Thursday, March 1, 2012

Homemade vs. Professional Light Boxes - by Rene Huskalow

When I joined Etsy, I already had a product that I was passionate about that I wanted to share with others.  That product is creating greeting cards where I take photos of dogs in fun costumes. The first step to selling on Etsy was to create a listing for my cards. The next step was taking pictures of my finished cards and posting them in my listing.  For me that turned out to be the hardest part. I tried to take pictures outside when the sun was out, which provided great natural light. However, this created several problems. One was that I could only take pictures during certain hours of the day when the sun was out, and there weren't any clouds that would create 'shadows' on my pictures. I also had to find the perfect background setting. It's important that the background isn't busy and doesn't distract the viewer away from the object you're photographing.  This process limited the amount of time I had each day to take pictures. It would often take me days to get just the right photo. 

So I decided to try and build my own light box so I could take pictures indoors, whenever I wanted. I went to a local office supply store and bought several pieces of white foam board. I cut the pieces so I had a bottom, two sides, a back and a top. I then taped the pieces together to form a box. This helped in that it provided a clear white background for my pictures. But I was still faced with the problem of only being able to take pictures when the sun was out, and being it was an enclosed box, I had to play with the angle of the box to get the light to shine in my box just right. Otherwise I would have shadows, or the pictures would come out dark because there wasn't enough light reflecting on my cards. So once again I was limited by the times of day I could take my photos, and it was frustrating constantly rotating the box to get it in just the right light to take a good picture. That's when I decided to read about purchasing a professional light box to take my photographs.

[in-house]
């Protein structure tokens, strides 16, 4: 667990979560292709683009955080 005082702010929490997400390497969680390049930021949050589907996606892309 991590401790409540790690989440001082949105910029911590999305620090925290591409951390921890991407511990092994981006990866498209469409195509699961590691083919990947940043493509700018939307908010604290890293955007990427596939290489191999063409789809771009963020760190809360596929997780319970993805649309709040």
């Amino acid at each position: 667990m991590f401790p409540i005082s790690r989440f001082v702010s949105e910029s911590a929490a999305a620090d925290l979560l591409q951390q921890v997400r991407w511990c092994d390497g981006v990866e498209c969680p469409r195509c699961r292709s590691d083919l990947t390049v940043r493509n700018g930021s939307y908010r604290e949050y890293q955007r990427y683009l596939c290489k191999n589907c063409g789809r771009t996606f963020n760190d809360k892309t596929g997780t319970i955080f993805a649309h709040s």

I researched several different makers of light boxes and decided to purchase one on the internet for about $45. The one I chose came in a black carrying case. The white sides of the light box are attached to the black case so I can take it with me wherever I want to take photographs. It also came with two lights on stands, a tripod for my camera (which is important so your camera doesn't shake when taking pictures), and four different colored backdrops for picture taking (white, red, black, and navy blue). For most of my photos I use the white background. It gives a clean, crisp backdrop that doesn't compete with my cards.

So now all I had to do was put the light box together, attach my camera to the tripod, turn on the lights and take pictures of my cards.  But it wasn't quite that easy.  Here are a few tips I learned about taking good pictures using a light box

Photo taken with professional light box

Photo taken with homemade light box

Build a platform.  When the camera is on a tripod, you have to aim the camera down at your subject to take the picture.  This made for awkward photo shots.  So I stacked a few books, covered them with white fabric, and placed them towards the back of the light box.  Now my cards were more at eye level to the camera.  I was able to take photos looking at the cards, not looking down at them. 

Lighting.  There is one light for each side of the light box.  The lights basically take the place of natural light. But I found sometimes I have to play around with the placement of the lights.  For some shots it looks better if one of the lights shines behind the object and the other light shines on the object.  Even though you're using a light box, the time of day does have some influence on how the pictures turn out.  I find taking photos during the day turn out much brighter than if I take photos at night.  However, if you're using the light box in a well lit room, the time of day shouldn't matter. 

Backdrop.  My light box came with four colors for the backdrop: white, red, navy blue and black.  Play around with the different colors, if you have them, to see which backdrop makes your object stand out the best.  And if your backdrop is made of fabric, make sure you don't have any creases or folds in the fabric.  Otherwise they may show in the photos. 

 And last, but not least, have fun.  I believe that if you have fun and enjoy what you do, it will show through in your work.  Even if it is just taking pictures.

This was written by Rene Huskalow and published on her behalf. All photos shown are owned by Rene Huskalow and are not to be copied or reproduced in any form without her consent.

To see more of Rene's work please visit:

No comments:

Post a Comment